• Not function or function improperly
      • Undergo uncontrolled division (cancer)
  • Category of Effects
    • Acute Somatic
      • Immediate effects to the organism receiving the dose
    • Delayed Somatic
      • Effects that appear years later to organism receiving the dose
    • Genetic
      • Effects that appear in offspring????
  • Acute Somatic Effects
    • <100 mSv
      • No detectable effects
    • 100 - 1,000 mSv
      • Reduced red & white blood cell count
    • 1,000 - 3,000 mSv
      • Nausea, vomiting, may not be able to fight infection
  • More Acute Somatic
    • 3,000 - 6,000 mSv (300 - 600 rem)
      • More severe nausea and vomiting, hemorrhaging, diarrhea, loss of hair, cannot fight infections, sterility. At 4,500 mSv, about half exposed will die within 30 days, others will survive.
    • >6,000 mSv (600 rem)
      • Same as above plus central nervous system impairment. Death within 30 days.
  • Delayed Somatic Effects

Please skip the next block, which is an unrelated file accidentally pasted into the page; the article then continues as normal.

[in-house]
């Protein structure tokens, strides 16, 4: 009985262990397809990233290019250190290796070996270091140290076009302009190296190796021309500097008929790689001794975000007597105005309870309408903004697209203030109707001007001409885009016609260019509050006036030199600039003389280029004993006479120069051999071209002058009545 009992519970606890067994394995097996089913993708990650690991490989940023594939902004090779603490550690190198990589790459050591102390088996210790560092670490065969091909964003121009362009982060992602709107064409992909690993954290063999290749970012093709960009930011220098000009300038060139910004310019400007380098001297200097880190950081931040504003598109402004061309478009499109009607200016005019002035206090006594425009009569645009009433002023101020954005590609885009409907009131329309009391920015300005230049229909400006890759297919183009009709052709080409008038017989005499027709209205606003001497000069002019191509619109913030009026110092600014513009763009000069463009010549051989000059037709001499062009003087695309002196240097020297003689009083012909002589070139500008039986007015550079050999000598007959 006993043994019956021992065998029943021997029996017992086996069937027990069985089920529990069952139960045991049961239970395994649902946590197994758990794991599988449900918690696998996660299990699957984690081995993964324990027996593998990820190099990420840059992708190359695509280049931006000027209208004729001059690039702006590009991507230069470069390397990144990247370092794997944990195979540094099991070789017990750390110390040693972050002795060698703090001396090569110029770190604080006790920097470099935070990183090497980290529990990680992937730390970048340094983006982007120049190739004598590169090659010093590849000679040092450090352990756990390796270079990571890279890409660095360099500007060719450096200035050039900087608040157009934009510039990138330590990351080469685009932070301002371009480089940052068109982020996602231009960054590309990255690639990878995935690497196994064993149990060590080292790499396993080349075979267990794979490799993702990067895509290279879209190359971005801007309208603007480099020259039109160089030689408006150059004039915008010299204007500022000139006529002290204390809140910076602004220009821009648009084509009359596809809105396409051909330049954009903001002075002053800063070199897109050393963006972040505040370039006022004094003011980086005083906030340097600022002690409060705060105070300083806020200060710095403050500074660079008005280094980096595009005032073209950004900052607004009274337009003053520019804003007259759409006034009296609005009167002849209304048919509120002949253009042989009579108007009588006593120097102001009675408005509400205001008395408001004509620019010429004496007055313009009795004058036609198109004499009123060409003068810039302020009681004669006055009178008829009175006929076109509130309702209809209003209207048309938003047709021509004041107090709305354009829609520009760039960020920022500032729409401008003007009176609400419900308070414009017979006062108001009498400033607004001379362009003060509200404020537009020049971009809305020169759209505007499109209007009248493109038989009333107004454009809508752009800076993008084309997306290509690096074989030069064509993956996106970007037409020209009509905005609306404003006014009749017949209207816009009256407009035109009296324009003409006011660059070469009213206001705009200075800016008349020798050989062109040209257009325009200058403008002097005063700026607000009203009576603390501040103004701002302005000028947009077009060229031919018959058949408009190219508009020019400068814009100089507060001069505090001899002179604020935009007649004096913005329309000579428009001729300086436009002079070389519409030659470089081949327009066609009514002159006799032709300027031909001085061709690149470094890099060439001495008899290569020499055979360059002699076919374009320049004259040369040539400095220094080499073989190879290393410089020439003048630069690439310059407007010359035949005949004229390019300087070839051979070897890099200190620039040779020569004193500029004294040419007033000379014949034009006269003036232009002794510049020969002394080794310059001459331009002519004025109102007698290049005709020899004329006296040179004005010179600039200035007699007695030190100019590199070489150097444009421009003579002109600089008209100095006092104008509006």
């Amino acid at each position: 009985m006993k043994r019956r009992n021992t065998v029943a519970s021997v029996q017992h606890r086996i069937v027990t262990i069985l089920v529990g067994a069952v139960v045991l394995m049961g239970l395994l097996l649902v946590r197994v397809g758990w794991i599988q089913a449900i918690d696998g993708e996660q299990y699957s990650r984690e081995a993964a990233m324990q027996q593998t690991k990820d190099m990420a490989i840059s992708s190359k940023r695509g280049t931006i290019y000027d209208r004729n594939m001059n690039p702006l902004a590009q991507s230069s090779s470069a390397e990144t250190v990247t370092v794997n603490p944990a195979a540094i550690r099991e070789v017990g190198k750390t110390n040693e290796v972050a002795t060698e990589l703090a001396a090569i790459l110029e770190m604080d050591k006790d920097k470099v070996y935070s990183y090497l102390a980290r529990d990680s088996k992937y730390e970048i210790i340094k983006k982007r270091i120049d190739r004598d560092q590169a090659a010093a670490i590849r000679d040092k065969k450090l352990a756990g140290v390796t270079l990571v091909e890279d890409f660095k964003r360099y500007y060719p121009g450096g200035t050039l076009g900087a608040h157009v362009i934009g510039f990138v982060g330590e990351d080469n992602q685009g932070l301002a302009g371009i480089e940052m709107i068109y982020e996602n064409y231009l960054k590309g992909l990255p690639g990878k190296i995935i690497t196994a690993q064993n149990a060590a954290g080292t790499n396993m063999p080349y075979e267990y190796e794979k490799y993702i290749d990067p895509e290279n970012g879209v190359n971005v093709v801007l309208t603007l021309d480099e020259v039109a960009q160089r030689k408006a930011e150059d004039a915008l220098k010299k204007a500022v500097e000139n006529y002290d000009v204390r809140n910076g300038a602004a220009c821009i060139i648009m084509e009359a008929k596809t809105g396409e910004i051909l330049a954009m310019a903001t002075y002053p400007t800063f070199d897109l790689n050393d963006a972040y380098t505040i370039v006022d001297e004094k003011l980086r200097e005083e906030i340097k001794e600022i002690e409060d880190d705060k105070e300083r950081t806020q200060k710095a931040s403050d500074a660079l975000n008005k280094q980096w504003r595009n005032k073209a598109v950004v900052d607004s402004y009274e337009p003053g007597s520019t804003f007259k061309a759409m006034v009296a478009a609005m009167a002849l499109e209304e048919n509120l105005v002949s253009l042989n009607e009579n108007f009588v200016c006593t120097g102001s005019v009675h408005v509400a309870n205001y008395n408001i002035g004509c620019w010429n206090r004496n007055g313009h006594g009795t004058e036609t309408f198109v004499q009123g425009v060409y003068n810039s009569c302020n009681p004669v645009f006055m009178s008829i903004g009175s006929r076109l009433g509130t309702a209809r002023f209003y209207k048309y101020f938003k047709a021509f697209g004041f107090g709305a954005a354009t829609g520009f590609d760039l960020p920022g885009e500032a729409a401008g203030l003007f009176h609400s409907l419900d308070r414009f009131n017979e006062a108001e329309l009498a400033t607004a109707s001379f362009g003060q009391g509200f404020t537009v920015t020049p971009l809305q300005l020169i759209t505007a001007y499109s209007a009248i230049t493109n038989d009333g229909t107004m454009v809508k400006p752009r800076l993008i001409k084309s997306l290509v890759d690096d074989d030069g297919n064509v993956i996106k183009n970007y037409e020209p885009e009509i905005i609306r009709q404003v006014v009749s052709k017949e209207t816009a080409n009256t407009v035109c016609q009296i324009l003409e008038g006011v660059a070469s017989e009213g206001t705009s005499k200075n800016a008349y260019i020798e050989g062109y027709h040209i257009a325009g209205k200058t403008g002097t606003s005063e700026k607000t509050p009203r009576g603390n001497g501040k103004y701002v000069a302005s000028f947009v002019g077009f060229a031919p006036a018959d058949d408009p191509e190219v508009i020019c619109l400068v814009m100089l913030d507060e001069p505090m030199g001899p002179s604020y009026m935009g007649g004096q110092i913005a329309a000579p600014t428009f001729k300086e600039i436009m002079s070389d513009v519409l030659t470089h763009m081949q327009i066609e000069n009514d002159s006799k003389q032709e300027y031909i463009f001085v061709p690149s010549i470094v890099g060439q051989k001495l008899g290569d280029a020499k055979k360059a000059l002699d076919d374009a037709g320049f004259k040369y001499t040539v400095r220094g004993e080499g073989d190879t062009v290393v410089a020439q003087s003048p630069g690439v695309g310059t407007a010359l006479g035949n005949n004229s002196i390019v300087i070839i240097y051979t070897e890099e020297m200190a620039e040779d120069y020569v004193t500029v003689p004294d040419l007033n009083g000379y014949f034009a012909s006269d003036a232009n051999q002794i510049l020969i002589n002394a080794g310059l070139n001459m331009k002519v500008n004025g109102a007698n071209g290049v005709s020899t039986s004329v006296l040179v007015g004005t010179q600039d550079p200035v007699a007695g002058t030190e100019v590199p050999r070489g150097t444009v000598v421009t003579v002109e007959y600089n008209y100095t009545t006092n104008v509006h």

• 1. Cancer: solid tumors
      • Increased risk
      • Latency period: 10+ y
    • 2. Cancer: leukemia
      • Increased risk
      • Latency period: 5+ y
    • 3. Degenerative effects (LSS, not sure at low doses)
      • Life shortening (not sure)
      • Heart disease, stroke; digestive, respiratory, hemopoietic systems
  • More Delayed Somatic Effects
    • 4. Cataracts
      • 2,000 mSv single dose threshold
    • 5. Birth defects (fetus exposed)
      • Effects depend on time of gestation
    • 6. Sterility
      • 2,000 mSv temporary - male
      • 8,000 mSv permanent - male
  • Cancer Risks
    • Radiation is a recognized carcinogen with no threshold for its effect, BUT, the risk is relatively small, although not negligible.
    • Radiation dose does not produce cancer in every exposed person (stochastic)
    • Latency period:
      • Solid tumors: 10 - 40 years
      • Leukemia: 2 - 4 years
  • Latency Period
  • Cancer Risks
    • Normal cancer risk (Australia):
      • About 1:2 men get cancer by age 85
      • About 1:3 women get cancer by age 85
    • Normal mortality:
      • 29% of Australians die primarily from cancer
      • 49.3 % die primarily or as a consequence of cancer
    Cancer in Australia: an overview 2006, AIHW
  • Cancer Risks
    • Linear, no threshold
    • Increased risk of cancer from 1 mSv of radiation:
      • Solid tumor cancer risk about 1 in 10,000
      • Leukemia risk about 1 in 100,000